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Proactive Aerial Inspections of High-Voltage Power Lines Underway in Toledo Area

Feb. 15, 2022
FirstEnergy transmission subsidiary completing work to help prevent power outages, benefitting customers in Toledo and beyond.

Proactive aerial inspections along nearly 235 miles of 345-kV transmission lines are currently being completed throughout the Toledo area by American Transmission Systems Incorporated, a FirstEnergy Corp. transmission subsidiary.

Completed every four years using a helicopter with an attached high-resolution camera, these comprehensive visual patrols help prevent future power outages by detecting early-stage equipment issues within transmission substations and on high-voltage power lines that cannot be observed from the ground.

The transmission system is a vital part of the power grid, channeling high-voltage power from generation sources to local lines serving towns and communities, including the service territory of FirstEnergy's Toledo Edison utility. Toledo Edison's 315,000 customers in northwest Ohio will be among those who benefit from the work.

"The transmission system is the first line of defense in preventing power outages because it supplies the electricity that flows into substations and along power lines to every single one of our customers," said Ed Shuttleworth, president of FirstEnergy's Ohio operations. "Think of the power system like a sprinkler. The garden hose that supplies water is a transmission line and the sprinkler is the substation. Each stream of water coming out of the sprinkler hits different parts of the lawn, just like individual power lines feed electricity to various neighborhoods."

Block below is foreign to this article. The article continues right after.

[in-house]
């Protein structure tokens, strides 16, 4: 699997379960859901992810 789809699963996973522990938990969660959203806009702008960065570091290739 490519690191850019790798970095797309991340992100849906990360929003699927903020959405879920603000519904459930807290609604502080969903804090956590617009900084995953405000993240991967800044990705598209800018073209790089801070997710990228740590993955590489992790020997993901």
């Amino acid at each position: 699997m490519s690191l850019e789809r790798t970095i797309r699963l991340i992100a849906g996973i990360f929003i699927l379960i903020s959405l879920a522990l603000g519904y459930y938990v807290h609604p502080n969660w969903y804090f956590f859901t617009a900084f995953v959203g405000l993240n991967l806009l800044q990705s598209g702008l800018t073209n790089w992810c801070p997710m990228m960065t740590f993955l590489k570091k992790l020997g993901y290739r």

The inspections are performed at low-flying patrol speeds — around 5 mph — giving the inspector on board a bird's-eye, top-to-bottom view of each electrical structure and the wire spans between them. The helicopter is equipped with a high-resolution camera to take photos of hardware that may need to be repaired or replaced.

Inspectors are on the lookout for equipment issues, such as broken crossarms, loose or missing metal fasteners, chipped insulators, bent lattice steel and damaged wire. Storms, exposure to weather and age can cause such conditions. The inspections also help identify overgrown trees, broken poles or birds nesting on electrical equipment. Findings are logged and issues will be prioritized and addressed to help ensure the continued reliable operation of the regional transmission system.

"Helicopters provide a view of electrical equipment that we can't get from the ground, allowing inspection of dozens of miles of power lines in a single day," said Shuttleworth. "However, on-the-ground inspections are still necessary and underway to ensure our neighborhood power lines and equipment are ready to meet the high demand for electricity during extreme weather in the winter and summer seasons."

The helicopter conducting the inspections is a blue and white Bell 407 with a registration number of N707NA in red paint. The aircraft is owned by North American Helicopter and will operate as weather conditions permit over the next three weeks.

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